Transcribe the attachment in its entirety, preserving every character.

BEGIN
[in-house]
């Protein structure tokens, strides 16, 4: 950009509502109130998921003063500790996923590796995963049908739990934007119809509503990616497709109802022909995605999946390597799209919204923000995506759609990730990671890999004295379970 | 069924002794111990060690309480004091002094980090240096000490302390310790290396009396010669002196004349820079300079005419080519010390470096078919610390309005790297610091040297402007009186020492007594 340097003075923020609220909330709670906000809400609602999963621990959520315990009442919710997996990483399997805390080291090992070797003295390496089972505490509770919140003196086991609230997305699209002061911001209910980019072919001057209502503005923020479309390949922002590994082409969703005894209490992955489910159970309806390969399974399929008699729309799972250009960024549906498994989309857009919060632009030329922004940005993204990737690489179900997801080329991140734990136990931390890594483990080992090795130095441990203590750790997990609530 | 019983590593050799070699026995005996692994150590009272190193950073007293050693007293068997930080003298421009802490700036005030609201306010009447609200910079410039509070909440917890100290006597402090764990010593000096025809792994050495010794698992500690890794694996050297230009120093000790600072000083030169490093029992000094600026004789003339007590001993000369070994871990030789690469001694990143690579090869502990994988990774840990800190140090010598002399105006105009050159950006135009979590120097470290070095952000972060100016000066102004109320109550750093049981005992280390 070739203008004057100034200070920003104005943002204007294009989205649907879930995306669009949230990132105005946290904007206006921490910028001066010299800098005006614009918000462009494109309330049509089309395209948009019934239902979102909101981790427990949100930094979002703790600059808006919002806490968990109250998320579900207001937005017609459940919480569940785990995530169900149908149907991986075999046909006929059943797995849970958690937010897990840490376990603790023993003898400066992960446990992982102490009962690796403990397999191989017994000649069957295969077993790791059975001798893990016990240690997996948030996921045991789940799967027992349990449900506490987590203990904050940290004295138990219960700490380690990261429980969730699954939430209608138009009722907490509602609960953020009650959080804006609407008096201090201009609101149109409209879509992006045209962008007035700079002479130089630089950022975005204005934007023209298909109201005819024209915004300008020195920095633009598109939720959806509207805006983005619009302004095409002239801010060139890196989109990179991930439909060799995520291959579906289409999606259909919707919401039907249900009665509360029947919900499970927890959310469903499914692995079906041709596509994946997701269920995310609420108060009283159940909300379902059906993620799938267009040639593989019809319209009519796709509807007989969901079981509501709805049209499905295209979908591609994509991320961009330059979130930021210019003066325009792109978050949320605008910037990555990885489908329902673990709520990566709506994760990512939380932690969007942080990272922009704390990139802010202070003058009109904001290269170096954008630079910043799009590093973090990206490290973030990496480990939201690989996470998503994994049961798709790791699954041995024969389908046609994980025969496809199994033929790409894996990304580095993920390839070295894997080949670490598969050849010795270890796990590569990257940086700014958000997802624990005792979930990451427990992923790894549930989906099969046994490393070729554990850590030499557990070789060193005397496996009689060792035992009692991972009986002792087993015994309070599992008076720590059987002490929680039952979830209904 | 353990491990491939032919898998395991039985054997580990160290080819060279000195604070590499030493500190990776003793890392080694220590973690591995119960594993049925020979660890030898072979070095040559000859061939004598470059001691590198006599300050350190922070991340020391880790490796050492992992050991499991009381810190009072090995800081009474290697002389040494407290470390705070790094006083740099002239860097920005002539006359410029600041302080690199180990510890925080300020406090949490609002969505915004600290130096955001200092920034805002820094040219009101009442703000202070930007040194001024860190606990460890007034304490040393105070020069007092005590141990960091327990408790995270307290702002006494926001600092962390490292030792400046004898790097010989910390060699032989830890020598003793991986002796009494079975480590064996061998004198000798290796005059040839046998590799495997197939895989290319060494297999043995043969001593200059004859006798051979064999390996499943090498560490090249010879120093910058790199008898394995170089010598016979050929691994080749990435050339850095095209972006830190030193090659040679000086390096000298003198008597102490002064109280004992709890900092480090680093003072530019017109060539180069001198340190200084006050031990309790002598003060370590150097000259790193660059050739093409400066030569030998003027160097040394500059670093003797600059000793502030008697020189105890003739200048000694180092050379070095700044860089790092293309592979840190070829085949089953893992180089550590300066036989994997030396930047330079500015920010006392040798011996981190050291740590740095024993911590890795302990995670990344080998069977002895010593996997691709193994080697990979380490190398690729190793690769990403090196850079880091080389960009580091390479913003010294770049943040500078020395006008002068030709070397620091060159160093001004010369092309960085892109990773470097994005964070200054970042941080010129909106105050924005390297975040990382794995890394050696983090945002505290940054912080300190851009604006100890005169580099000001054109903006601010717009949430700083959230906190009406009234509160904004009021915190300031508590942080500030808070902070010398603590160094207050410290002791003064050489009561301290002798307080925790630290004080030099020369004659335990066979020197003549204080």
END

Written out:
[in-house]
């Protein structure tokens, strides 16, 4: 950009509502109130998921003063500790996923590796995963049908739990934007119809509503990616497709109802022909995605999946390597799209919204923000995506759609990730990671890999004295379970 | 069924002794111990060690309480004091002094980090240096000490302390310790290396009396010669002196004349820079300079005419080519010390470096078919610390309005790297610091040297402007009186020492007594 340097003075923020609220909330709670906000809400609602999963621990959520315990009442919710997996990483399997805390080291090992070797003295390496089972505490509770919140003196086991609230997305699209002061911001209910980019072919001057209502503005923020479309390949922002590994082409969703005894209490992955489910159970309806390969399974399929008699729309799972250009960024549906498994989309857009919060632009030329922004940005993204990737690489179900997801080329991140734990136990931390890594483990080992090795130095441990203590750790997990609530 | 019983590593050799070699026995005996692994150590009272190193950073007293050693007293068997930080003298421009802490700036005030609201306010009447609200910079410039509070909440917890100290006597402090764990010593000096025809792994050495010794698992500690890794694996050297230009120093000790600072000083030169490093029992000094600026004789003339007590001993000369070994871990030789690469001694990143690579090869502990994988990774840990800190140090010598002399105006105009050159950006135009979590120097470290070095952000972060100016000066102004109320109550750093049981005992280390 070739203008004057100034200070920003104005943002204007294009989205649907879930995306669009949230990132105005946290904007206006921490910028001066010299800098005006614009918000462009494109309330049509089309395209948009019934239902979102909101981790427990949100930094979002703790600059808006919002806490968990109250998320579900207001937005017609459940919480569940785990995530169900149908149907991986075999046909006929059943797995849970958690937010897990840490376990603790023993003898400066992960446990992982102490009962690796403990397999191989017994000649069957295969077993790791059975001798893990016990240690997996948030996921045991789940799967027992349990449900506490987590203990904050940290004295138990219960700490380690990261429980969730699954939430209608138009009722907490509602609960953020009650959080804006609407008096201090201009609101149109409209879509992006045209962008007035700079002479130089630089950022975005204005934007023209298909109201005819024209915004300008020195920095633009598109939720959806509207805006983005619009302004095409002239801010060139890196989109990179991930439909060799995520291959579906289409999606259909919707919401039907249900009665509360029947919900499970927890959310469903499914692995079906041709596509994946997701269920995310609420108060009283159940909300379902059906993620799938267009040639593989019809319209009519796709509807007989969901079981509501709805049209499905295209979908591609994509991320961009330059979130930021210019003066325009792109978050949320605008910037990555990885489908329902673990709520990566709506994760990512939380932690969007942080990272922009704390990139802010202070003058009109904001290269170096954008630079910043799009590093973090990206490290973030990496480990939201690989996470998503994994049961798709790791699954041995024969389908046609994980025969496809199994033929790409894996990304580095993920390839070295894997080949670490598969050849010795270890796990590569990257940086700014958000997802624990005792979930990451427990992923790894549930989906099969046994490393070729554990850590030499557990070789060193005397496996009689060792035992009692991972009986002792087993015994309070599992008076720590059987002490929680039952979830209904 | 353990491990491939032919898998395991039985054997580990160290080819060279000195604070590499030493500190990776003793890392080694220590973690591995119960594993049925020979660890030898072979070095040559000859061939004598470059001691590198006599300050350190922070991340020391880790490796050492992992050991499991009381810190009072090995800081009474290697002389040494407290470390705070790094006083740099002239860097920005002539006359410029600041302080690199180990510890925080300020406090949490609002969505915004600290130096955001200092920034805002820094040219009101009442703000202070930007040194001024860190606990460890007034304490040393105070020069007092005590141990960091327990408790995270307290702002006494926001600092962390490292030792400046004898790097010989910390060699032989830890020598003793991986002796009494079975480590064996061998004198000798290796005059040839046998590799495997197939895989290319060494297999043995043969001593200059004859006798051979064999390996499943090498560490090249010879120093910058790199008898394995170089010598016979050929691994080749990435050339850095095209972006830190030193090659040679000086390096000298003198008597102490002064109280004992709890900092480090680093003072530019017109060539180069001198340190200084006050031990309790002598003060370590150097000259790193660059050739093409400066030569030998003027160097040394500059670093003797600059000793502030008697020189105890003739200048000694180092050379070095700044860089790092293309592979840190070829085949089953893992180089550590300066036989994997030396930047330079500015920010006392040798011996981190050291740590740095024993911590890795302990995670990344080998069977002895010593996997691709193994080697990979380490190398690729190793690769990403090196850079880091080389960009580091390479913003010294770049943040500078020395006008002068030709070397620091060159160093001004010369092309960085892109990773470097994005964070200054970042941080010129909106105050924005390297975040990382794995890394050696983090945002505290940054912080300190851009604006100890005169580099000001054109903006601010717009949430700083959230906190009406009234509160904004009021915190300031508590942080500030808070902070010398603590160094207050410290002791003064050489009561301290002798307080925790630290004080030099020369004659335990066979020197003549204080």